In three previous blog posts, we have discussed recent inventorship issues surrounding Artificial Intelligence (“AI”) and its implications for life sciences innovations – focusing specifically on scientist Stephen Thaler’s attempt to obtain a patent for an invention created by his AI system called DABUS (“Device for Autonomus Bootstrapping of Unified Sentence). Most recently, we considered Thaler’s appeal of the September 3, 2021 decision out of the Eastern District of Virginia, which ruled that under the Patent Act, an AI machine cannot qualify as an “inventor.” Continuing this series, we now consider the USPTO’s recently filed opposition to Thaler’s appeal.
Anisha Shenai-Khatkhate is an associate in the Litigation Department. She is a commercial litigator with a particular emphasis on false advertising and consumer class actions, copyright disputes, and related intellectual property litigation. Anisha has experience representing and advising clients in a wide array of industries including consumer products, music and entertainment, publishing, telecommunications, fashion and sports.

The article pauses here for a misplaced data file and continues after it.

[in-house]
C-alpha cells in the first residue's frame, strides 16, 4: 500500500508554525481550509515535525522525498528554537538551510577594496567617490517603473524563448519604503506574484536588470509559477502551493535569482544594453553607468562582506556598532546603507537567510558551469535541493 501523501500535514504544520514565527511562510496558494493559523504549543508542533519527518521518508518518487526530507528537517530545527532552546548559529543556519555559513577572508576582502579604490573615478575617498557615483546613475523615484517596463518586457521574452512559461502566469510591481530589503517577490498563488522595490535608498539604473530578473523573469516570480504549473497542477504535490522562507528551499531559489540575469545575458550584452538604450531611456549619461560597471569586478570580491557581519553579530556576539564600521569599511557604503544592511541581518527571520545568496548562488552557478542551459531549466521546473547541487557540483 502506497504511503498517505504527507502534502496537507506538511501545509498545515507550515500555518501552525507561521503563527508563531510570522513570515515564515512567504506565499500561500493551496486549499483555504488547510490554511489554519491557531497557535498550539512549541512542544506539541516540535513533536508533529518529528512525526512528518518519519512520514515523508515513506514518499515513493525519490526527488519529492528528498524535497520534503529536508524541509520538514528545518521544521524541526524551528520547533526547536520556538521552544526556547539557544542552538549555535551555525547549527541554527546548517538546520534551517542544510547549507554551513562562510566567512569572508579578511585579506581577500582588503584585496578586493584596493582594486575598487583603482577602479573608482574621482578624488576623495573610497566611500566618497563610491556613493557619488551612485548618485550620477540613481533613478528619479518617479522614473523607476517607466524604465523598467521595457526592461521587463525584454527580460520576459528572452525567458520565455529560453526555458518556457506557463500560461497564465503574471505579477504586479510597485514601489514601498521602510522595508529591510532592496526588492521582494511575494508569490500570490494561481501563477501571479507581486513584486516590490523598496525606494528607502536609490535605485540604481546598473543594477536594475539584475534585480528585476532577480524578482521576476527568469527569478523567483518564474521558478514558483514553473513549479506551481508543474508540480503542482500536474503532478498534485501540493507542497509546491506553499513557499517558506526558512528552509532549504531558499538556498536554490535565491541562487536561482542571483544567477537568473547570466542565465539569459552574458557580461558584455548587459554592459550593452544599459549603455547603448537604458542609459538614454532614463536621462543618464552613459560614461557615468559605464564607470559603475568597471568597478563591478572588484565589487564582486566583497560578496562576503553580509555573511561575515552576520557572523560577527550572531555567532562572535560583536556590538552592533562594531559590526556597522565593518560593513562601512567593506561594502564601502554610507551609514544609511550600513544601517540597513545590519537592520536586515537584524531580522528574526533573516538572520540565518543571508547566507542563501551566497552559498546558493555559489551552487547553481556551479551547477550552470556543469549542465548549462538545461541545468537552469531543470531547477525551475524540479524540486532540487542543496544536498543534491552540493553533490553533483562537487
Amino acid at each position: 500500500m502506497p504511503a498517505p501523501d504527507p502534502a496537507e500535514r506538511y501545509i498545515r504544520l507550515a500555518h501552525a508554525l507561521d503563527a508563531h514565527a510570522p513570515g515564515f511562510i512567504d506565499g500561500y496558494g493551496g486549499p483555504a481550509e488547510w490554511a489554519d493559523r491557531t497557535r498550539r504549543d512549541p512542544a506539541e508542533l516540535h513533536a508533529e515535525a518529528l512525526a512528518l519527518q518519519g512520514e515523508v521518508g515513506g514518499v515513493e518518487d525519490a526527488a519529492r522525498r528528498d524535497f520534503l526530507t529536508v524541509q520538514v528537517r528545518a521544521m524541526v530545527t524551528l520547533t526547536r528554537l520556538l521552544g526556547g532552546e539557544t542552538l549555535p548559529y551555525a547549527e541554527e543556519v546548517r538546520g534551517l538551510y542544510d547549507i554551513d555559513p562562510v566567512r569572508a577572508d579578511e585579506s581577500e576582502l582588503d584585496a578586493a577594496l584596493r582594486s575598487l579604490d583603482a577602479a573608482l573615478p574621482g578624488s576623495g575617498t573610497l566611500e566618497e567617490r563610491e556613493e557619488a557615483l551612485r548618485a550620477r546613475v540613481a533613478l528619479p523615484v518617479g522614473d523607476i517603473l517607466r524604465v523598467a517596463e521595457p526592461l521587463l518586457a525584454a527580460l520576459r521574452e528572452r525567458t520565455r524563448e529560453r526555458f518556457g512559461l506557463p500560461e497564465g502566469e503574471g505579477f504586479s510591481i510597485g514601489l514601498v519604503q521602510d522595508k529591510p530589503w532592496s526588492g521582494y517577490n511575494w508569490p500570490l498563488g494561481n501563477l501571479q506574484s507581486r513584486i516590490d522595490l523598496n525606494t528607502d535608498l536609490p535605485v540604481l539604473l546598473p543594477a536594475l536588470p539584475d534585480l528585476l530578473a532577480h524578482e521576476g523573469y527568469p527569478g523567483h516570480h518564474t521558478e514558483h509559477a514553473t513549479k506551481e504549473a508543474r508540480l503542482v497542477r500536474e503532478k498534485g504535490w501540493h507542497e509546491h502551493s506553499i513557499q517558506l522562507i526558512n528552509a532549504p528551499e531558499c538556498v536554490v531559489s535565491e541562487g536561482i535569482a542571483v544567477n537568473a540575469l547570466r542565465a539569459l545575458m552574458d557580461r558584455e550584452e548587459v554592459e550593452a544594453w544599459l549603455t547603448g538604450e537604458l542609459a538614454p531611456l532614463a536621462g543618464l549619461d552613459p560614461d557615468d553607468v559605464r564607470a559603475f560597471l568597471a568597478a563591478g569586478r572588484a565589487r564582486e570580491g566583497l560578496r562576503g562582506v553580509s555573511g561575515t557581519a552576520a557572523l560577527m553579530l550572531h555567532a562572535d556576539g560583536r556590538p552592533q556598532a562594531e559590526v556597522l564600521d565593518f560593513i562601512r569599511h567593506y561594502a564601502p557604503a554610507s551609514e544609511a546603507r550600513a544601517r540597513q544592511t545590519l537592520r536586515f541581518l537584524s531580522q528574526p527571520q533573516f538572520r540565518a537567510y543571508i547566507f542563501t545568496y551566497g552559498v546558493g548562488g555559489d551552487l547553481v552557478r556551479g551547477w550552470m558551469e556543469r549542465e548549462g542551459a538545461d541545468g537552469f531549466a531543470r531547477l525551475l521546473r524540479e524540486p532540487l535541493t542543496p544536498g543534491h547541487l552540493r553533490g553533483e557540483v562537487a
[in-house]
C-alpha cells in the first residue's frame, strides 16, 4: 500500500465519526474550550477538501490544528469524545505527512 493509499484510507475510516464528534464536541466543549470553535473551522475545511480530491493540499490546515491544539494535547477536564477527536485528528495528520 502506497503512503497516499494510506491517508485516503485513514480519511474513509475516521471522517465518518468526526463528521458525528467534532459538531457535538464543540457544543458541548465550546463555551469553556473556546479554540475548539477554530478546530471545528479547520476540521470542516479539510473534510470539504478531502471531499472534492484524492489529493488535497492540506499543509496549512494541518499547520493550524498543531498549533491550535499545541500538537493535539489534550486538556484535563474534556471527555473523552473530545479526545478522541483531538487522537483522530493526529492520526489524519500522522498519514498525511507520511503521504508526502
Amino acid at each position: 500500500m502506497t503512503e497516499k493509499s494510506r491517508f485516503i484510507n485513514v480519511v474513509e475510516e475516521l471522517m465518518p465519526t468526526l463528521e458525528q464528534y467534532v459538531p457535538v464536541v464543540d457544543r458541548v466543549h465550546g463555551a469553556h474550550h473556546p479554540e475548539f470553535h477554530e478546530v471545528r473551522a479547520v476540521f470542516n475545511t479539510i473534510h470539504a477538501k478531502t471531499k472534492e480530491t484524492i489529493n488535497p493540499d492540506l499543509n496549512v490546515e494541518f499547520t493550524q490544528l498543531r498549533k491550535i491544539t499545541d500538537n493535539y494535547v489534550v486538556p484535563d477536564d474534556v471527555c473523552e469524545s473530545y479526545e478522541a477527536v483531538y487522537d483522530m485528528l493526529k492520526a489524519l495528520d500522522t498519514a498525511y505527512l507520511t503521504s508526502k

Anisha is an editor of and a frequent author for Proskauer’s advertising law blog, Proskauer on Advertising.
Prior to joining Proskauer, Anisha earned a B.A. in Neurobiology from Harvard University, and J.D. from Columbia Law School. While at Columbia, Anisha interned at Volunteer Lawyers for the Arts, helping to provide pro bono legal services to New York artists and arts organizations. She also served as an articles editor of the Columbia Science and Technology Law Review, and was the recipient of Columbia Law School’s Emil Schlesinger Labor Law Prize, awarded annually to the student most proficient in the subject of labor law.
On August 23rd, the Federal Circuit upheld in part and reversed in part a decision from the Patent Trial and Appeal Board’s (PTAB or Board) concerning Ethicon’s patent on a robotic surgical tool, holding that the Board’s finding of no motivation to combine is not supported by substantial evidence. In doing so, the court determined the PTAB “went too far” in its holding of non-obviousness by requiring Intuitive to specifically identify a preexisting surgical device performing as many functions as required by the Ethicon patent; it was enough that the prior art established such a device was “at least possible.”